Celebrate the Moon Festival with a Clefairy TCG Retrospective

September 07, 2022

Celebrate the Moon Festival with a Clefairy TCG Retrospective

Learn more about some of the most iconic Clefairy cards printed over the Pokémon’s 26-year history.

Clefairy has been a part of the world of Pokémon since the very beginning. The Fairy Pokémon debuted alongside 149 other Pokémon in 1996 in Pokémon Red and Pokémon Green—the first Pokémon video games released in Japan. In 1999, Clefairy appeared in its first card in the first Pokémon TCG set, Base Set. Clefairy, alongside its pre-evolved form Cleffa and its evolved form Clefable, has continued to be a loveable staple of the Pokémon TCG ever since. Celebrate the Moon Festival with this Pokémon that’s closely related to the cosmos, and read on to learn more about the history of Clefairy in the Pokémon TCG!

Cleffa, Clefable, and Clefairy Throughout the Years

Base Set, 5/102

This classic Clefairy illustrated by Ken Sugimori is the predecessor to all Clefairy cards. Metronome was the first attack printed that allowed a Pokémon to copy another Pokémon’s attack without meeting any special requirements, making this card exceptionally unique.

Jungle, 1/64

This classic Clefable, illustrated by Mitsuhiro Arita, was not only the first Clefable card printed, but also the first card printed in the Jungle expansion. Like Clefairy, it has the powerful Metronome attack, but it was significantly easier to use because it only cost 1 Energy.

Neo Genesis, 20/111

This classic Cleffa illustrated by Kagemaru Himeno plays with yarn on a table, emphasizing its small size as one of the first Baby Pokémon. Not only was this the first Cleffa card ever printed, but it was also arguably the toughest Cleffa card thanks to its “Baby Rule” that made it extremely difficult to Knock Out. Its Eeeeeeek attack was also a great way to refresh the hand for just 1 Energy.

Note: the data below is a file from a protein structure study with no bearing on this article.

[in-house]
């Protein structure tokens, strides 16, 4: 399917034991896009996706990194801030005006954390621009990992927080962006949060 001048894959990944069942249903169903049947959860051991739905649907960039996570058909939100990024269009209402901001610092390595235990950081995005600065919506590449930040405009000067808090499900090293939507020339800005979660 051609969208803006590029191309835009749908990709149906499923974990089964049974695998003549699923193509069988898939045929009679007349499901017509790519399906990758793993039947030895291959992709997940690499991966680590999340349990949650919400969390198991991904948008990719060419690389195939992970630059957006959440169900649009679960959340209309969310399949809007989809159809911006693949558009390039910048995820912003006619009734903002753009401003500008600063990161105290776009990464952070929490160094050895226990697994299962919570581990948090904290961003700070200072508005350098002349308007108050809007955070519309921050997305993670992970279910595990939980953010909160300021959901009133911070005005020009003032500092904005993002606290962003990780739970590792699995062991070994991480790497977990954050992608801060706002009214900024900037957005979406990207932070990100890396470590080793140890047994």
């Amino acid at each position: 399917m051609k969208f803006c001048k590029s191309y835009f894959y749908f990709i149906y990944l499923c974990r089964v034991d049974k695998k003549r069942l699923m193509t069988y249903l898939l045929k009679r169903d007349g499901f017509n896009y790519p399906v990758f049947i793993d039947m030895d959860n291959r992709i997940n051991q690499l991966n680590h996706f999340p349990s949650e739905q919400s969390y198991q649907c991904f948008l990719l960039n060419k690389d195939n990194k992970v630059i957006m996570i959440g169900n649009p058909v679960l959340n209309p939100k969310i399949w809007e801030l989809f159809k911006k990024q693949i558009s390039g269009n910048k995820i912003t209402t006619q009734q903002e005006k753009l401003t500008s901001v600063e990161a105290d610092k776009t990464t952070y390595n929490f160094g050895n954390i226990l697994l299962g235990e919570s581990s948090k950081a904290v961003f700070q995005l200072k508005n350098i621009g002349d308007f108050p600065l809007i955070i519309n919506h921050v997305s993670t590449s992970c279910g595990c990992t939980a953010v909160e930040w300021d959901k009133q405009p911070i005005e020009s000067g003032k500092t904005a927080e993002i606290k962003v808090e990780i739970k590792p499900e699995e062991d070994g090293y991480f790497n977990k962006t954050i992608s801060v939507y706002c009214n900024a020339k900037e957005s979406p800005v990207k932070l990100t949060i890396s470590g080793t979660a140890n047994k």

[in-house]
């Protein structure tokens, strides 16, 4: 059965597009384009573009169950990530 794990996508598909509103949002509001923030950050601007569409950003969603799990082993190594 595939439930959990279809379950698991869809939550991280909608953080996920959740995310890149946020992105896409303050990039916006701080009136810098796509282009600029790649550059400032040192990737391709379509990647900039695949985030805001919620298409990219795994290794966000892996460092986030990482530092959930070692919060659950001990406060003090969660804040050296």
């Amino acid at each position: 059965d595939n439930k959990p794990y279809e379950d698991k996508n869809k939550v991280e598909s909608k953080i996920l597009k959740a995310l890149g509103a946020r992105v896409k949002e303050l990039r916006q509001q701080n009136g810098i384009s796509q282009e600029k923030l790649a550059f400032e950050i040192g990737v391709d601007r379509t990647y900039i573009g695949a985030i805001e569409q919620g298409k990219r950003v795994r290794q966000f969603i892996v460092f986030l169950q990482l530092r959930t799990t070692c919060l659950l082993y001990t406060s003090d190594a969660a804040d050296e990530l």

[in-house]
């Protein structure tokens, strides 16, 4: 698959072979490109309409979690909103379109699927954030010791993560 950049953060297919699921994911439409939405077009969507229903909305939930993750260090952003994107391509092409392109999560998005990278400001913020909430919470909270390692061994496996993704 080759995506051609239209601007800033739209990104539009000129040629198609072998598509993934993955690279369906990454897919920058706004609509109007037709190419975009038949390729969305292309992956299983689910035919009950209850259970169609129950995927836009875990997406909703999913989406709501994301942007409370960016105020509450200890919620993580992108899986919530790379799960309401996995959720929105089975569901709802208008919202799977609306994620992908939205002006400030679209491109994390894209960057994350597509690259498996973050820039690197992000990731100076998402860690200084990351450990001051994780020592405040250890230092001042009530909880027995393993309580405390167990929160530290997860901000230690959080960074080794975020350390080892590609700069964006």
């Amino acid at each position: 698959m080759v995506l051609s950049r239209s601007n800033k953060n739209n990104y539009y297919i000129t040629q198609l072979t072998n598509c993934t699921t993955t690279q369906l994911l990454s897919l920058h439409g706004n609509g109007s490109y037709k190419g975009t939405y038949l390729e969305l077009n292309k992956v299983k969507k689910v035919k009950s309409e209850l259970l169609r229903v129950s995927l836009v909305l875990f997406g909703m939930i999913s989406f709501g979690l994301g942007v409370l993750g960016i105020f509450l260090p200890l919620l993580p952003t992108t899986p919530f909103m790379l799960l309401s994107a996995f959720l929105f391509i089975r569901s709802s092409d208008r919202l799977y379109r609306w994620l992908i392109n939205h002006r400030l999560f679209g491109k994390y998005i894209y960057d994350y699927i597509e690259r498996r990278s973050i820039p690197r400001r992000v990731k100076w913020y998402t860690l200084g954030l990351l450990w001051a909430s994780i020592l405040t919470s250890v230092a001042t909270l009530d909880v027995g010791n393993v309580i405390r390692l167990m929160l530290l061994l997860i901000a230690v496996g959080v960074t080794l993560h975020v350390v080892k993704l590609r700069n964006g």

Clefable ex
FireRed & LeafGreen, 106/112

Clefable ex is the only Clefable card to be worth more than one Prize card and the only Pokémon ex from the Cleffa, Clefairy, and Clefable Evolution chain. Similar to the original Clefable from Jungle, Clefable ex was illustrated by Mitsuhiro Arita and had the Metronome attack. However, unlike the original Clefable, Clefable ex’s Metronome attack requires the player to pay any additional costs of the attack being copied.

Call of Legends, 24/95

Featuring a playful illustration of Cleffa in the Ilex Forest by sui, this card was originally printed in the HeartGold & SoulSilver expansion and then reprinted in Call of Legends. Similar to the Cleffa shown above, this Cleffa was well known for being difficult to Knock Out while in the Active Spot thanks to its Sweet Sleeping Face Poké-Body. Its Eeeeeeek attack only drew 6 cards (compared to Cleffa’s 7) but it was still effective.

XY—Furious Fists, 69/111

This Clefairy with the moon in the background (illustrated by Naoyo Kimura) was the first Fairy-type Clefairy card to be printed in the Pokémon TCG. Previously, starting with Base Set, it appeared as a Colorless-type Pokémon. Thanks to its new typing, this was also the first Clefairy that could hit an opposing Pokémon for Weakness—the new Dragon-type Pokémon cards were weak to the newly introduced Fairy-type cards. Many more Fairy-type Clefairy cards followed during the XY and Sun & Moon Series.

XY—Evolutions, 63/108

The XY—Evolutions expansion celebrated the original Base Set, as seen in this classic Clefairy illustrated by Ken Sugimori. Unlike the original Clefairy card, this Clefairy was a Fairy type and featured a new Weakness and Resistance. While it may not seem threatening on the surface, its Metronome attack and its Fairy typing made it a potent card in the Expanded format. Ninja Boy was often used to swap Pokémon with Energy acceleration (like Ho-Oh-EX) with Clefairy to instantly bring out a big Metronome capable of taking out powerful Dragon-type attackers like Arceus & Dialga & Palkia-GX.

Sword & Shield—Rebel Clash, 74/192

At the beginning of the Sword & Shield Series, Fairy-type Pokémon and support for them were discontinued. Many Pokémon who were Fairy types in the video games began to be represented as Psychic types in the Pokémon TCG. This almost-cosmic Clefairy illustrated by sowsow was the first Psychic-type Clefairy to be printed, marking the Pokémon’s third typing in the game.

Almost Clefairy, but not quite

Lillie’s Poke Doll
Sun & Moon—Cosmic Eclipse, 197/236

Lillie’s Poke Doll isn’t quite a Clefairy card, but it does feature artwork of a Clefairy Doll next to Lillie’s hat and bag! The illustration also resembles the original Clefairy Doll. What makes this card unique is how prominent it was as a competitive card throughout the Sun & Moon era. Lillie’s Poke Doll was often paired with Munchlax and Florges, both of which could continually return it from the discard pile to the top of the deck, allowing the Trainer to stall the game until their opponent ran out of cards in their own deck.

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